Sept.13, 2012; Los Angeles, CA, USA; Los Angeles Dodgers shortstop Hanley Ramirez (13) doubles in the ninth inning against the St. Louis Cardinals at Dodger Stadium. Cardinals won 2-1. Mandatory Credit: Jayne Kamin-Oncea-US PRESSWIRE
Earlier today, we discussed the David Samson interview that talked about many of the things that went wrong with the Miami Marlins this season. Within the interview, there was a question regarding why Hanley Ramirez was finally traded. David Samson had a simple response.
MLB.com: Why did you feel like it was time to get Hanley Ramirez out of here?
Samson: We just realized we couldn't win with him. It was that simple.
He went into it some more, but it was basically a response of "it was time to part ways, he was not getting the job done." Of course, as the player himself, I would imagine Ramirez did not feel great about hearing that, and he had a bit of sharp response for Samson.
"Now are they winning without me?" Ramirez said.
"I don't think it's one guy," Ramirez said. "If it was me, you know, OK. I had a lot of good memories there. They gave me the opportunity to play in the big leagues."
Ouch, Hanley, I thought we were friends.
Truth is, the Marlins and Ramirez have moved on, and the way Samson answered the question posed by the interviewer, it seemed more like he was trying to avoid the question and give a dismissive answer. I doubt that it was meant to insult, but of course it would certainly sound like an insult if you were the player involved, especially when ownership seemed to pin its hopes on you perhaps unnecessarily.
Either way, it turns out Samson is right to a degree. Sure, the Marlins could have won with Ramirez on their team, just like the Los Angeles Dodgers are winning with Ramirez on their team (though the Dodgers are only 21-25 since acquiring Ramirez and 53-45 before that). But the Marlins likely were not going to win with Ramirez as their second-best player, because it does not seem like he is that caliber of a player anymore. Of course, I cannot be certain, but even away from the not-so-friendly environment of the Marlins, Ramirez has not lit the world on fire or hit as well as he did in the past.Here are Ramirez's numbers split for the Marlins and the Dodgers.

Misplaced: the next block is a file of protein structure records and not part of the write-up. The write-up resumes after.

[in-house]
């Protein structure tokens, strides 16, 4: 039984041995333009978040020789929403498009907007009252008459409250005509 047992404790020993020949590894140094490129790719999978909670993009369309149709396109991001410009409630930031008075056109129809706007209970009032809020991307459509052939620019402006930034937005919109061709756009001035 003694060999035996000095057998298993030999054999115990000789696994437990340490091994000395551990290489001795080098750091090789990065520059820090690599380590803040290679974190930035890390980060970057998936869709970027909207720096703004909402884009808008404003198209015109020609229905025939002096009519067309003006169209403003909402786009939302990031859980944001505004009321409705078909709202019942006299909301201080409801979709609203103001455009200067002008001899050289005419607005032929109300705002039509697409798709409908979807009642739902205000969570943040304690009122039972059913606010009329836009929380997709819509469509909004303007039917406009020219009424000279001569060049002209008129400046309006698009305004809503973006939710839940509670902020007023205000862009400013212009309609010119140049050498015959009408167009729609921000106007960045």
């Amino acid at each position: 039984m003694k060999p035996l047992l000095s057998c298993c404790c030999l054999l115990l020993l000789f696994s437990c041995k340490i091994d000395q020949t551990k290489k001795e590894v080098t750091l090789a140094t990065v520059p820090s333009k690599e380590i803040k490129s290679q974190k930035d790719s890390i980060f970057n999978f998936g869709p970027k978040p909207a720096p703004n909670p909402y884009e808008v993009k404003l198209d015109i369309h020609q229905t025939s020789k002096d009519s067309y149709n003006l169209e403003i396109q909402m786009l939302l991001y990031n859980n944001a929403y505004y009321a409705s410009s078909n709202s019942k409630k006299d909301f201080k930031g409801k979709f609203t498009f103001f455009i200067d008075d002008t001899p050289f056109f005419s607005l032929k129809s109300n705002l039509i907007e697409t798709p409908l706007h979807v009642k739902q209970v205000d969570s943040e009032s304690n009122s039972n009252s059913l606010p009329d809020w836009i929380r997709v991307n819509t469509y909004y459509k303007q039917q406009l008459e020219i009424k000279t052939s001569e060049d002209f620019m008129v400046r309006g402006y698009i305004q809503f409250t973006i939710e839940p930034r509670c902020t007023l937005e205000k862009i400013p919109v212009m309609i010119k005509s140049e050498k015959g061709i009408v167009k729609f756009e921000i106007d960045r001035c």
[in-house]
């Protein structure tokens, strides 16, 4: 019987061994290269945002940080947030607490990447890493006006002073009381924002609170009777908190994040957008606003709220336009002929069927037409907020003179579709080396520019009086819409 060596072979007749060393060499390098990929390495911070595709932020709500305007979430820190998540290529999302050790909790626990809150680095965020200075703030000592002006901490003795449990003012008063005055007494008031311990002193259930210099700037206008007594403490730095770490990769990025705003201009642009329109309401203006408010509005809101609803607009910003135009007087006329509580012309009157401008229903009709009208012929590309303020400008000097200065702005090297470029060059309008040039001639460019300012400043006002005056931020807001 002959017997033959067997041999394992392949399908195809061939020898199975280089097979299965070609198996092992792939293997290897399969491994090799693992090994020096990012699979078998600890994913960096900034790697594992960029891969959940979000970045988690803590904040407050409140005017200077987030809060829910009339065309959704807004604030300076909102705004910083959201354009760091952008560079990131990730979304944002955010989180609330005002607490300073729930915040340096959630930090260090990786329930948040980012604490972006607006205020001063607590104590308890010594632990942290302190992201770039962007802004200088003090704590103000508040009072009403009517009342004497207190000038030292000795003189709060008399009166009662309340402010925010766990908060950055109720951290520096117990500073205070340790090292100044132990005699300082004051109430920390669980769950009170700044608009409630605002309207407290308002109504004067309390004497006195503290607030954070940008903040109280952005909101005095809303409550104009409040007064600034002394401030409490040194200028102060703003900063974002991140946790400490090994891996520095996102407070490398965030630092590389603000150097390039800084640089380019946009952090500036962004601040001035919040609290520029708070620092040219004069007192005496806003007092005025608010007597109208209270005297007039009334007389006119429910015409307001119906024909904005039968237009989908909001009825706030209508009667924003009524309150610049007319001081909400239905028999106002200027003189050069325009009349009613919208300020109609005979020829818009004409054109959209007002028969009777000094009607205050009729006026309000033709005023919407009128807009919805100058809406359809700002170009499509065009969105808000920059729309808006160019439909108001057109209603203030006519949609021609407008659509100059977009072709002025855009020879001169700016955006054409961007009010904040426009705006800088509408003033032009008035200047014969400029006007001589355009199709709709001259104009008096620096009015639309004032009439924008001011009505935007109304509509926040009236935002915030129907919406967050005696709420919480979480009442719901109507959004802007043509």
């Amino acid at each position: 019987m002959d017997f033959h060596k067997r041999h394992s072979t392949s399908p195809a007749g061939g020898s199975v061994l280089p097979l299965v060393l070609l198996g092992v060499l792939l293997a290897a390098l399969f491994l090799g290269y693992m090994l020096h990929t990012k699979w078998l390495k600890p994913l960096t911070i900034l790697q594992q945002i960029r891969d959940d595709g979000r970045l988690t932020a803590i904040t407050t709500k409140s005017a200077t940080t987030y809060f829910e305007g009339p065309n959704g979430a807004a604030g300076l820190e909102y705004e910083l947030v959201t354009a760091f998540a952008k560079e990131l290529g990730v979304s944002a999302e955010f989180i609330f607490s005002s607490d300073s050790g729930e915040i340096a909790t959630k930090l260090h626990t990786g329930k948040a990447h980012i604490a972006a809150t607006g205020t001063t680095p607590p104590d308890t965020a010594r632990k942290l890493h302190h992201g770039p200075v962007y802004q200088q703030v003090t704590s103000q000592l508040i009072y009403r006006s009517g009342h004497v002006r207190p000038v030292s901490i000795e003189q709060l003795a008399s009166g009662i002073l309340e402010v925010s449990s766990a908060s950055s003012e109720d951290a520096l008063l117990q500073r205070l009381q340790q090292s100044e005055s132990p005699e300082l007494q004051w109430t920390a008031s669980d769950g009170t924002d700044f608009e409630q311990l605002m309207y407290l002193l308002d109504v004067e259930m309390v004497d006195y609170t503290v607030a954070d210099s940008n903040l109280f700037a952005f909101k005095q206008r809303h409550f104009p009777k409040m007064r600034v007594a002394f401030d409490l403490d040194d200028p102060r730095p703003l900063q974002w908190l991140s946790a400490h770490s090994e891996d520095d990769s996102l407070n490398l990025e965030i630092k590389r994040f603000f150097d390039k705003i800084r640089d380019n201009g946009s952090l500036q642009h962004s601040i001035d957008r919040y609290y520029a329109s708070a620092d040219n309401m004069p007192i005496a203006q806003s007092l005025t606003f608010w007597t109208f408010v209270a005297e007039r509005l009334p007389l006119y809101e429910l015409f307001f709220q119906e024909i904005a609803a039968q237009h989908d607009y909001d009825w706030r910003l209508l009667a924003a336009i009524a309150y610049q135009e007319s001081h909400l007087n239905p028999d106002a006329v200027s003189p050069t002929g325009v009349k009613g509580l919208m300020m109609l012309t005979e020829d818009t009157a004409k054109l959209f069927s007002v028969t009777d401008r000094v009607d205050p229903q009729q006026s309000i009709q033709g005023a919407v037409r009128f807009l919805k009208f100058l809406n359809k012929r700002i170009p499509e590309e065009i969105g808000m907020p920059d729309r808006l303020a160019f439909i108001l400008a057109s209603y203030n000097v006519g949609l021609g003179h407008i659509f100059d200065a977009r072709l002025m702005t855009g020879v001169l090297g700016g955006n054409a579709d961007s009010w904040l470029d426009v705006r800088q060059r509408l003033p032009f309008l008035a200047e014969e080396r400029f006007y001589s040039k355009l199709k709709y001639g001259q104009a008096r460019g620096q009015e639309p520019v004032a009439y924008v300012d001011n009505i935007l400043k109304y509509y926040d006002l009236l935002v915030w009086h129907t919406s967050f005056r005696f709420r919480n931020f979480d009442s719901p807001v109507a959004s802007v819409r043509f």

Has he been better as a Dodger? Absolutely. Has he been as good as his 2010 season? No, not really. Has he been as good as his MVP campaigns? Nope. His improvement is worthwhile, but small in the grand scheme of things. If he played like he did on the Dodgers for a full season, he would maybe worth two to 2.5 Wins Above Replacement. That is great for the Dodgers, who were previously playing carcasses at those positions before acquiring Ramirez, but it would not have been good for the Marlins, who have a much more limited budget than the Dodgers and cannot afford to pay above-market rates for wins.
And that takes Ramirez's performance as a Dodger at face value. Take a look at his peripherals.
Ramirez has hit better on balls in play, which was definitely expected to happen after his poor start in that category in 2012. Still, he is not reaching the levels he had even in 2010, so once again, he is not close to the same 4.5-win player he was even back then. His ISO is up, but he is hitting homers on 25.0 percent of balls in play, a rate he has never reached before in his career. Essentially, Ramirez caught a quick power surge of home runs in late August and has otherwise been normal. He is also striking out more often and walking less.
All of this is to say that Ramirez was hot for a little while and had a couple cold streaks in between, but overall he has performed a bit better than he did in Miami. And that is to be expected when you consider simple regression to his likely mean and potentially getting away from a tough situation in Miami. But it does not mean that Ramirez is doing so well that the Marlins would have regretted making this decision. There is still plenty of time for him to continue doing well, but the difference between the Ramirez from the Dodgers thus far and the Ramirez in Miami this season is a measly five runs in a full year. Half a win is significant, but it is not the difference between being or not being worth his $31.5 million salary over the next two seasons.
And that is really what David Samson meant. Sure, he could have also directed it as a barb to Ramirez's supposed lack of leadership, but the chances are that he also meant that the Marlins were not getting the bang for their buck with Ramirez's deal, and the trade was designed at least to remedy that.